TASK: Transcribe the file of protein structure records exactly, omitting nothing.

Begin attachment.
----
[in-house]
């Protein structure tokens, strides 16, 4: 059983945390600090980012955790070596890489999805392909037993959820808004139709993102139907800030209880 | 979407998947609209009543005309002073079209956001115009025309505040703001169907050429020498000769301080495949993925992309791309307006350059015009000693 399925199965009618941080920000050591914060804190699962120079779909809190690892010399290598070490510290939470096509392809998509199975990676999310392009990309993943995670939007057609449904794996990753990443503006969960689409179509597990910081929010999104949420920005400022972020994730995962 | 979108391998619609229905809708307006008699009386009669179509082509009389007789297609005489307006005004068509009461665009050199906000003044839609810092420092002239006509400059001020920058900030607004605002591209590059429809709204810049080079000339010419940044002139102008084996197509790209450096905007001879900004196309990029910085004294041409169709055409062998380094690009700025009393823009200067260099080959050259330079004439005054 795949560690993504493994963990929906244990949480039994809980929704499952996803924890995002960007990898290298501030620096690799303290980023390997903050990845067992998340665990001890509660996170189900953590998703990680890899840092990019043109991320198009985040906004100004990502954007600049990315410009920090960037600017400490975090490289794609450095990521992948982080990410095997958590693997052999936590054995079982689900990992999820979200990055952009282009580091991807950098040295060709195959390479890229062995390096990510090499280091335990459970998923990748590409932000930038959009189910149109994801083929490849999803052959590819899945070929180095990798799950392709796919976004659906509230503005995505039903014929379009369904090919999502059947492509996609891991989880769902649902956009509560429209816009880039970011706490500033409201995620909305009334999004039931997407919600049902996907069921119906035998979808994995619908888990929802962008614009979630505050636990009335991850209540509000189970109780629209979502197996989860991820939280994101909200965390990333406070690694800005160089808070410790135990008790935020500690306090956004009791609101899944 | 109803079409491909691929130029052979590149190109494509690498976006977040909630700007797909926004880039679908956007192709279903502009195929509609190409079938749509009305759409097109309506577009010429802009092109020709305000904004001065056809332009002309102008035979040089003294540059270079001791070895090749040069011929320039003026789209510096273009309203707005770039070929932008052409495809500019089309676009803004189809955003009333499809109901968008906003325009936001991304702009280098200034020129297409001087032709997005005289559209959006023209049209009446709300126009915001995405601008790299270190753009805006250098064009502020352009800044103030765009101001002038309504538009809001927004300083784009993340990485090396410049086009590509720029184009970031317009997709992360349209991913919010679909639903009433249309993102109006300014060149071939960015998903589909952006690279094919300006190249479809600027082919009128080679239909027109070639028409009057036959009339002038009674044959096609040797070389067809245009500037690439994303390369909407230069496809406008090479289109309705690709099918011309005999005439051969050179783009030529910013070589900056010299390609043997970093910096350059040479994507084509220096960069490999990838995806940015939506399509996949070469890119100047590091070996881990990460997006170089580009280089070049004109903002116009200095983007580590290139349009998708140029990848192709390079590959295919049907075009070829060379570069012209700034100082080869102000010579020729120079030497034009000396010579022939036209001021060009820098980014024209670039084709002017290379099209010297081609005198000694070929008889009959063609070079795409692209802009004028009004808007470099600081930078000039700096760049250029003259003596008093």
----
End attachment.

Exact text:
[in-house]
């Protein structure tokens, strides 16, 4: 059983945390600090980012955790070596890489999805392909037993959820808004139709993102139907800030209880 | 979407998947609209009543005309002073079209956001115009025309505040703001169907050429020498000769301080495949993925992309791309307006350059015009000693 399925199965009618941080920000050591914060804190699962120079779909809190690892010399290598070490510290939470096509392809998509199975990676999310392009990309993943995670939007057609449904794996990753990443503006969960689409179509597990910081929010999104949420920005400022972020994730995962 | 979108391998619609229905809708307006008699009386009669179509082509009389007789297609005489307006005004068509009461665009050199906000003044839609810092420092002239006509400059001020920058900030607004605002591209590059429809709204810049080079000339010419940044002139102008084996197509790209450096905007001879900004196309990029910085004294041409169709055409062998380094690009700025009393823009200067260099080959050259330079004439005054 795949560690993504493994963990929906244990949480039994809980929704499952996803924890995002960007990898290298501030620096690799303290980023390997903050990845067992998340665990001890509660996170189900953590998703990680890899840092990019043109991320198009985040906004100004990502954007600049990315410009920090960037600017400490975090490289794609450095990521992948982080990410095997958590693997052999936590054995079982689900990992999820979200990055952009282009580091991807950098040295060709195959390479890229062995390096990510090499280091335990459970998923990748590409932000930038959009189910149109994801083929490849999803052959590819899945070929180095990798799950392709796919976004659906509230503005995505039903014929379009369904090919999502059947492509996609891991989880769902649902956009509560429209816009880039970011706490500033409201995620909305009334999004039931997407919600049902996907069921119906035998979808994995619908888990929802962008614009979630505050636990009335991850209540509000189970109780629209979502197996989860991820939280994101909200965390990333406070690694800005160089808070410790135990008790935020500690306090956004009791609101899944 | 109803079409491909691929130029052979590149190109494509690498976006977040909630700007797909926004880039679908956007192709279903502009195929509609190409079938749509009305759409097109309506577009010429802009092109020709305000904004001065056809332009002309102008035979040089003294540059270079001791070895090749040069011929320039003026789209510096273009309203707005770039070929932008052409495809500019089309676009803004189809955003009333499809109901968008906003325009936001991304702009280098200034020129297409001087032709997005005289559209959006023209049209009446709300126009915001995405601008790299270190753009805006250098064009502020352009800044103030765009101001002038309504538009809001927004300083784009993340990485090396410049086009590509720029184009970031317009997709992360349209991913919010679909639903009433249309993102109006300014060149071939960015998903589909952006690279094919300006190249479809600027082919009128080679239909027109070639028409009057036959009339002038009674044959096609040797070389067809245009500037690439994303390369909407230069496809406008090479289109309705690709099918011309005999005439051969050179783009030529910013070589900056010299390609043997970093910096350059040479994507084509220096960069490999990838995806940015939506399509996949070469890119100047590091070996881990990460997006170089580009280089070049004109903002116009200095983007580590290139349009998708140029990848192709390079590959295919049907075009070829060379570069012209700034100082080869102000010579020729120079030497034009000396010579022939036209001021060009820098980014024209670039084709002017290379099209010297081609005198000694070929008889009959063609070079795409692209802009004028009004808007470099600081930078000039700096760049250029003259003596008093």